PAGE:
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James Herriot Way Diary
Day 2 Hawes to Tan Hill - 17 Miles ( I think ) – View Day
We left the diary last night before we went out. So to catch up, we went to The Crown as recommended by Janie and Stuart from the B and B. It was OKish. I had mushroom risotto and I could do better myself for 10 quid and Dale had a curry. Nice place, good beer but average food. The lady behind the bar was a comic. When Dale asked if he could have veg with his dinner she went away to ask and said he couldn’t “ because the chef is being an arse”. Harsh maybe, but probably true. We had a couple of beers and failed badly at the trivial pursuit game machine and decided to call it a day.
The breakfast was really nice (a 9) with excellent sausage. Only one teeny tiny mumble was that my egg was a tad over cooked, I like it a bit runnier (Dale’s was fine. Darnitt) and I prefer black pudding to hash browns but it was cooked well and as I said the sausage and bacon were great. As Sherpa wouldn't pick up the bags from this B and B ( been a frank exchange of views apparently) we had to leave our bags at the tourist info place which didn't open until 10am which meant we didn't get going until 10.20 as Dale got the butties and painkillers for his knee while I dropped the bags off. The Tourist Information. place is near the old station in Hawes which brought out the inner train spotter in me. They have opened the Wensleydale Line as far as Redmire and are hoping to re-open the stretch between Redmire and Garsdale which would link the Settle – Carlisle line to the East Coast main line. It would be great if that happened, although the trackbed just after Hawes looked in a poor state. Finding the money will also be difficult in these austere times but it would be great if the whole of the Wensleydale Line could be re-opened. Mr Beeching has a lot to answer for. Anyway, Dale arrived with butties and slice of cake in hand and suitably drugged up with painkillers so we set off.
Again the weather was overcast but dry. The cloud was low and was skimming the tops of the highest fells (which we would of course have to cross). The first part to Hardraw was nice and easy. Approaching Hardraw, we came across a line of names in a dry stone wall which must have marked the graves of much loved dogs.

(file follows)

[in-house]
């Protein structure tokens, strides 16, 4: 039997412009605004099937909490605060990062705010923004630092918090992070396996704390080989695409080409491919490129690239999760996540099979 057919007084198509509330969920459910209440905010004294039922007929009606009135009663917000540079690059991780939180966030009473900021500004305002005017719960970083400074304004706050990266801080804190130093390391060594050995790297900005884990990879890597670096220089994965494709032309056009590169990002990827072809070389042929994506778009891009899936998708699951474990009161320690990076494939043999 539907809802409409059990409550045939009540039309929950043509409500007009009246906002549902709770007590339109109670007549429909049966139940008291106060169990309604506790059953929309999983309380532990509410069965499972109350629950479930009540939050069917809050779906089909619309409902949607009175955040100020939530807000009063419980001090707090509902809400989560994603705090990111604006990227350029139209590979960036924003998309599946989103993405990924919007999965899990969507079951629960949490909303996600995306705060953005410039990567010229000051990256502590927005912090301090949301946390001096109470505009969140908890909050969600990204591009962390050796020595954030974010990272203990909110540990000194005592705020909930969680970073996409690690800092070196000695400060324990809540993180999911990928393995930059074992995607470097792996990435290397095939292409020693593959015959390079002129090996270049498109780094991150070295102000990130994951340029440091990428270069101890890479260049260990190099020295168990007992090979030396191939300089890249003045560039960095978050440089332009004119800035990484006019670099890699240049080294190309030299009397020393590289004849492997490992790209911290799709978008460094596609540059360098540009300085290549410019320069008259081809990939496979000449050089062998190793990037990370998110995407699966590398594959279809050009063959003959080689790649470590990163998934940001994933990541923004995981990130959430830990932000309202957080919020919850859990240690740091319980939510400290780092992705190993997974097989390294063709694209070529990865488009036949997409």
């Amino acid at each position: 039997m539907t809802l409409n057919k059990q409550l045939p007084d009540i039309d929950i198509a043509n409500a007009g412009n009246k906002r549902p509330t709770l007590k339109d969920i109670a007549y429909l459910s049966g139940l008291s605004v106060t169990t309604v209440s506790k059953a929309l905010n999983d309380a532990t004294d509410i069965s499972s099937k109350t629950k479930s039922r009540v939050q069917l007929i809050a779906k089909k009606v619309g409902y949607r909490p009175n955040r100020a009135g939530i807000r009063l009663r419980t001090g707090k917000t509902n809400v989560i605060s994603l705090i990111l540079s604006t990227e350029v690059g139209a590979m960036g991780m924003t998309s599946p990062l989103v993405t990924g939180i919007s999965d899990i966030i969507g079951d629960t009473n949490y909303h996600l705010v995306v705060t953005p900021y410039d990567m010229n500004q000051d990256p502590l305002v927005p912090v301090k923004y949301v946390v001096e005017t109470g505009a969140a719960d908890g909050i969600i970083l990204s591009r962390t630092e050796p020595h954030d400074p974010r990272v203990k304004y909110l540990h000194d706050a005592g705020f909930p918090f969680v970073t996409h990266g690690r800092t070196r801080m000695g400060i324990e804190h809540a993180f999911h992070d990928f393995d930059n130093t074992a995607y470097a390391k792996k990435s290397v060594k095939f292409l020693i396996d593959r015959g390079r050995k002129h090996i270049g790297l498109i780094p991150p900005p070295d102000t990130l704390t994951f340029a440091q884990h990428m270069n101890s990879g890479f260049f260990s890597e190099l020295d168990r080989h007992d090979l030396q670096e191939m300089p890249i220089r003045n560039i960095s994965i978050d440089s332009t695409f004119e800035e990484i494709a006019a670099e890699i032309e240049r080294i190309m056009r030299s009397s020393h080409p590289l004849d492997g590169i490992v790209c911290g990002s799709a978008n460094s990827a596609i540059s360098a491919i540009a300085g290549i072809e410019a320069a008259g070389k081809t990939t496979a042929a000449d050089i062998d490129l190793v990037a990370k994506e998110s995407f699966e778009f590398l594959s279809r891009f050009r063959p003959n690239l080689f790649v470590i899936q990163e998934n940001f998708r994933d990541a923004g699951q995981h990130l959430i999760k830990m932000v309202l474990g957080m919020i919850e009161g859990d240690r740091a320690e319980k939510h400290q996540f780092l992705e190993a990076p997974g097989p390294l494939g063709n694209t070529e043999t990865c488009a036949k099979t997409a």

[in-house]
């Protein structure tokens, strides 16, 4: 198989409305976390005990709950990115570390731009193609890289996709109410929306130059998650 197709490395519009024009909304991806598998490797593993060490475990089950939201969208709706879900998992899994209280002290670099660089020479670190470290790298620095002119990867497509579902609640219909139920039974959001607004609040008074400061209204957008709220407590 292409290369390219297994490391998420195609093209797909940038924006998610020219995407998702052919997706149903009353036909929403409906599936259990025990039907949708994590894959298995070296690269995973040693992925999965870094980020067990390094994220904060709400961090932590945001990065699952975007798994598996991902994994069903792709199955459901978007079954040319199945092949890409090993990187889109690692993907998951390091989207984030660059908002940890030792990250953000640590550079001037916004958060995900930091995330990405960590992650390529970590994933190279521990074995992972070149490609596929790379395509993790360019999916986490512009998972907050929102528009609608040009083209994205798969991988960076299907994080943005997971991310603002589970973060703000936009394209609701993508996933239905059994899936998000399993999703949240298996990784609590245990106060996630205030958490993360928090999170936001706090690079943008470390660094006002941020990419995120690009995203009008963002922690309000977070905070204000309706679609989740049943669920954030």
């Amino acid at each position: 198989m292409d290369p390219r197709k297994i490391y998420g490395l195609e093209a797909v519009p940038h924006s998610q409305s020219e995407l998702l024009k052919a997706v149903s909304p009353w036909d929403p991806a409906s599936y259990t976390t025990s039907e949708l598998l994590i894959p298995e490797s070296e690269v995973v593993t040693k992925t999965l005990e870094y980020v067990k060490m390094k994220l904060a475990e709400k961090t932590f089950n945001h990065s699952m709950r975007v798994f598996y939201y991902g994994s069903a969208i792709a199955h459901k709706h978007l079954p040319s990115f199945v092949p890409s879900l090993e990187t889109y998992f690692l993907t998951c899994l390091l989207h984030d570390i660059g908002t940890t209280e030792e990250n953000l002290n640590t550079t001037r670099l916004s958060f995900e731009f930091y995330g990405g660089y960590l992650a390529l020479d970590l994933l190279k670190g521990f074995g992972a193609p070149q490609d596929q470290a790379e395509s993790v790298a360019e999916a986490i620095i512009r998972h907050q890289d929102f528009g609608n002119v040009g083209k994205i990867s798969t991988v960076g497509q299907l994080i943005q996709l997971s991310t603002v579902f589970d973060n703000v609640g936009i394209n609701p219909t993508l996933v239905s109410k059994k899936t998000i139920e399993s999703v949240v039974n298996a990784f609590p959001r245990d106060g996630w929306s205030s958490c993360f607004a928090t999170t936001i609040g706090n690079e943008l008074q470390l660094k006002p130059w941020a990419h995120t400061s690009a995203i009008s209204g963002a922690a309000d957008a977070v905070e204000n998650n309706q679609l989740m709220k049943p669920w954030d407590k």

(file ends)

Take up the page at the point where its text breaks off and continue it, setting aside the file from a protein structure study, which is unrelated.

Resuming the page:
We decided not to see Hardraw Force as we were a little late and we'd seen it before. After Hardraw the long climb of Great Shunner Fell starts. It's not bad at first, the track is good and it climbs steadily leaving Wensleydale behind. The track gets worse and less distinct as the path reaches open moorland and. the scenery gets bleaker. The weather was still dry, a bit cloudy and quite cold as we gained height. Much of the path has been flagged over the boggy bits but I still managed to go up to my ankles in one bog.
One highlight was seeing 2 deer running across the hillside at quite some speed. After another climb and false summit we decided that Shunner must be norse for bleak, boggy hell hole. Probably a disservice as there is something wonderful about the bleak moorland contrasting with the lush valleys of Wensleydale and Swaledale. We had lunch near the summit and at the summit (at 2300 feet the highest point of walk and the 4th highest in the Dales), we got mobile signal so unfortunately Dale had to take some work calls. His mood wasn’t lightened when he was told that it was lovely and sunny where they were and they were having to put the aircon on and shut the blinds to keep the sun out, while he was huddled in the shelter while surrounded by mist and cloud. As we came down the lovely views of Swaledale opened up. Still one of my favourite places. When we got to Thwaite we were ready for a break and we came across 3 guys who were doing the same walk but going to Keld and getting a lift to Tan Hill. They were leaving a tea room so we decided to have a break, a cup of tea and cake and Dale could dose up again on painkillers. There was a lovely site when a herd of sheep came through the village with a sheep dog keeping them in order. The break gave us a new lease of life and we climbed out of Thwaite onto the flanks of Kisdon and the views of Thwaite nestling in the valley with the line of barns typical of Swaledale, was stunning. As we walked round the hillside with the Swaledale views, it was a real pleasure and privilege to be out and a reminder why we do this.
The path got a little stoney as we approached Keld and you could see some remnants of the old lead mining works that once dominated this area. At Kisdon force we turned away from Keld and climbed up out of the valley. As we did we could see a sunbeam bursting through the clouds, onto the hillside in the distance. It was like a Devine light was shining on somebody. The guys we saw at Thwaite had said that rumour had it that the path to Tan Hill was hell as it was so boggy. Luckily, with this stretch of dry weather the path was good and we made good progress. You could see some of the old coal mining works and we saw a flock of black grouse flying low over the moor which was a lovely site as they are trying to protect them. After one last climb we saw Tan Hill, an oasis in the middle of nowhere. 3 sheep were trying to get in the pub which was quite funny. It was the end of a great day of contrasts, a real highlight. The room is compact and bijou but it will be fine. Matt should meet with us tonight and join us for the last 2 days and hopefully we'll see Bruce tomorrow. Now for pie and beer!!.
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